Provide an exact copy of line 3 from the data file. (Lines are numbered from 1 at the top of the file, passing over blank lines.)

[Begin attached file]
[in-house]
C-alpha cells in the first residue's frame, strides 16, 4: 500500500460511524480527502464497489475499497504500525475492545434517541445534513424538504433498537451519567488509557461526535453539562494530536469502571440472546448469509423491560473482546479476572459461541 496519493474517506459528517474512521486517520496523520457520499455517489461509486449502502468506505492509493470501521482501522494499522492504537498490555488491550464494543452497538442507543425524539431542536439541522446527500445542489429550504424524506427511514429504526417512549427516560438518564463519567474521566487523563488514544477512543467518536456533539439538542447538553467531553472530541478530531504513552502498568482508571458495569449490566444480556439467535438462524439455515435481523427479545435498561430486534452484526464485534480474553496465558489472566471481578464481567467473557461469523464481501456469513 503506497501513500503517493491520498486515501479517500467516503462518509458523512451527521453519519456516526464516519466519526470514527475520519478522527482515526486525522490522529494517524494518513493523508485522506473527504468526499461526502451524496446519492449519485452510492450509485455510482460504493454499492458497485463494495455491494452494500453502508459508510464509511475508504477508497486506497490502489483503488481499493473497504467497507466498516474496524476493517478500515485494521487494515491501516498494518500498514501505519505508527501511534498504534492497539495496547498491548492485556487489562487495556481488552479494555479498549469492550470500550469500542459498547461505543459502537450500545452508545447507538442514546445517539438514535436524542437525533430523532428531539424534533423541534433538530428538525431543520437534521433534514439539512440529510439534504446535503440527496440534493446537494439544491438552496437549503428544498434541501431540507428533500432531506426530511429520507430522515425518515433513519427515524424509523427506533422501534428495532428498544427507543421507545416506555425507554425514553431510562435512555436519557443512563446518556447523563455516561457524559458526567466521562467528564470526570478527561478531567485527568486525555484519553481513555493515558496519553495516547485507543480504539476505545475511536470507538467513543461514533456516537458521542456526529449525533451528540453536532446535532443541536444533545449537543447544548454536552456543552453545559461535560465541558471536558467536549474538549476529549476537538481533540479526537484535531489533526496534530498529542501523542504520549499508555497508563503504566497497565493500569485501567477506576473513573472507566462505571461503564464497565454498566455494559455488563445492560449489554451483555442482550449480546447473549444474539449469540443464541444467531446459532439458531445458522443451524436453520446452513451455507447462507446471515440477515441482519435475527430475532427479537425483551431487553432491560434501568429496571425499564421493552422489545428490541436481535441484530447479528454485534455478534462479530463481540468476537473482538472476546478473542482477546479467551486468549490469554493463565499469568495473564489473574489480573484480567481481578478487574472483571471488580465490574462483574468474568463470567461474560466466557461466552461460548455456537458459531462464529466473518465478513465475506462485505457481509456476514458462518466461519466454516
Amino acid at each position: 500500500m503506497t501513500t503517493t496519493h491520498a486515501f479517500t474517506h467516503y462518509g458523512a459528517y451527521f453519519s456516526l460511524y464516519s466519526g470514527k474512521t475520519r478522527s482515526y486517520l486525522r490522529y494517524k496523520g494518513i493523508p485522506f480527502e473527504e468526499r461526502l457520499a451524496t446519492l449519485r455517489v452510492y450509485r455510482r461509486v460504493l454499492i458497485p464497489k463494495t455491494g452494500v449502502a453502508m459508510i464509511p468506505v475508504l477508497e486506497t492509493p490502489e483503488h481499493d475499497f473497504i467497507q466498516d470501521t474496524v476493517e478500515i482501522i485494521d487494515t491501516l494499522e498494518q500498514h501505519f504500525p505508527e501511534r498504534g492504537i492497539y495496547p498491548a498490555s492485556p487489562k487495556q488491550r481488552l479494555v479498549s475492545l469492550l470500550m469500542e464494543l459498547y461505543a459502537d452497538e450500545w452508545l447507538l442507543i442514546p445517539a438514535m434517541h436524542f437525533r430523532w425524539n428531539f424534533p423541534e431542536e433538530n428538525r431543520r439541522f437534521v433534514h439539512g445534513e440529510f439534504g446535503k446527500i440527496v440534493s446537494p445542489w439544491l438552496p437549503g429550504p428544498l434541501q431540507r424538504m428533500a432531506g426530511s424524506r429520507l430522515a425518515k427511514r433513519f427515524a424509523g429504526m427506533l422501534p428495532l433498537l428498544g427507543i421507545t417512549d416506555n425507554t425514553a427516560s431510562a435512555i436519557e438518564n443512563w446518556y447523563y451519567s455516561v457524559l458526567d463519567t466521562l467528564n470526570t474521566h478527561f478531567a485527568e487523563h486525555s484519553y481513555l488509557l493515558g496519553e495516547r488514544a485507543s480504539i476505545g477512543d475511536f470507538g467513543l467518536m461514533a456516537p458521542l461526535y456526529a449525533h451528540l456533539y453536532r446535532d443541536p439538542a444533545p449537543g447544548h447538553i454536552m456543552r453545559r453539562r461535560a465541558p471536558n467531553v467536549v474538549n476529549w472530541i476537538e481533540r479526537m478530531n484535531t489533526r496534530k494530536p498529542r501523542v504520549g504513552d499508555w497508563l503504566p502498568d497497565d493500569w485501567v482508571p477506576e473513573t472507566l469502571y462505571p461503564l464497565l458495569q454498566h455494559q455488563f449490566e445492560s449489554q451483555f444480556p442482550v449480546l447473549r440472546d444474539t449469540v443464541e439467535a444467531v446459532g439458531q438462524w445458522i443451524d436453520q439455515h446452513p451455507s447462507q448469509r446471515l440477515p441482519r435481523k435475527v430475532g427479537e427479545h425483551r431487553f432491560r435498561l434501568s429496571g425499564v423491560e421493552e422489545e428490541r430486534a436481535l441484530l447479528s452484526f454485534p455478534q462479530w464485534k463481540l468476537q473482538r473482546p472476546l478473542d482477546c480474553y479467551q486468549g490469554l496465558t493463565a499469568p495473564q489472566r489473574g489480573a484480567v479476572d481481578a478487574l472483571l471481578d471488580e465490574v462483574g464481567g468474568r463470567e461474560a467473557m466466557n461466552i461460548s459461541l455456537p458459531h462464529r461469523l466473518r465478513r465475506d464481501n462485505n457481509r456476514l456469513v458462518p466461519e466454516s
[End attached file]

Amino acid at each position: 500500500m503506497t501513500t503517493t496519493h491520498a486515501f479517500t474517506h467516503y462518509g458523512a459528517y451527521f453519519s456516526l460511524y464516519s466519526g470514527k474512521t475520519r478522527s482515526y486517520l486525522r490522529y494517524k496523520g494518513i493523508p485522506f480527502e473527504e468526499r461526502l457520499a451524496t446519492l449519485r455517489v452510492y450509485r455510482r461509486v460504493l454499492i458497485p464497489k463494495t455491494g452494500v449502502a453502508m459508510i464509511p468506505v475508504l477508497e486506497t492509493p490502489e483503488h481499493d475499497f473497504i467497507q466498516d470501521t474496524v476493517e478500515i482501522i485494521d487494515t491501516l494499522e498494518q500498514h501505519f504500525p505508527e501511534r498504534g492504537i492497539y495496547p498491548a498490555s492485556p487489562k487495556q488491550r481488552l479494555v479498549s475492545l469492550l470500550m469500542e464494543l459498547y461505543a459502537d452497538e450500545w452508545l447507538l442507543i442514546p445517539a438514535m434517541h436524542f437525533r430523532w425524539n428531539f424534533p423541534e431542536e433538530n428538525r431543520r439541522f437534521v433534514h439539512g445534513e440529510f439534504g446535503k446527500i440527496v440534493s446537494p445542489w439544491l438552496p437549503g429550504p428544498l434541501q431540507r424538504m428533500a432531506g426530511s424524506r429520507l430522515a425518515k427511514r433513519f427515524a424509523g429504526m427506533l422501534p428495532l433498537l428498544g427507543i421507545t417512549d416506555n425507554t425514553a427516560s431510562a435512555i436519557e438518564n443512563w446518556y447523563y451519567s455516561v457524559l458526567d463519567t466521562l467528564n470526570t474521566h478527561f478531567a485527568e487523563h486525555s484519553y481513555l488509557l493515558g496519553e495516547r488514544a485507543s480504539i476505545g477512543d475511536f470507538g467513543l467518536m461514533a456516537p458521542l461526535y456526529a449525533h451528540l456533539y453536532r446535532d443541536p439538542a444533545p449537543g447544548h447538553i454536552m456543552r453545559r453539562r461535560a465541558p471536558n467531553v467536549v474538549n476529549w472530541i476537538e481533540r479526537m478530531n484535531t489533526r496534530k494530536p498529542r501523542v504520549g504513552d499508555w497508563l503504566p502498568d497497565d493500569w485501567v482508571p477506576e473513573t472507566l469502571y462505571p461503564l464497565l458495569q454498566h455494559q455488563f449490566e445492560s449489554q451483555f444480556p442482550v449480546l447473549r440472546d444474539t449469540v443464541e439467535a444467531v446459532g439458531q438462524w445458522i443451524d436453520q439455515h446452513p451455507s447462507q448469509r446471515l440477515p441482519r435481523k435475527v430475532g427479537e427479545h425483551r431487553f432491560r435498561l434501568s429496571g425499564v423491560e421493552e422489545e428490541r430486534a436481535l441484530l447479528s452484526f454485534p455478534q462479530w464485534k463481540l468476537q473482538r473482546p472476546l478473542d482477546c480474553y479467551q486468549g490469554l496465558t493463565a499469568p495473564q489472566r489473574g489480573a484480567v479476572d481481578a478487574l472483571l471481578d471488580e465490574v462483574g464481567g468474568r463470567e461474560a467473557m466466557n461466552i461460548s459461541l455456537p458459531h462464529r461469523l466473518r465478513r465475506d464481501n462485505n457481509r456476514l456469513v458462518p466461519e466454516s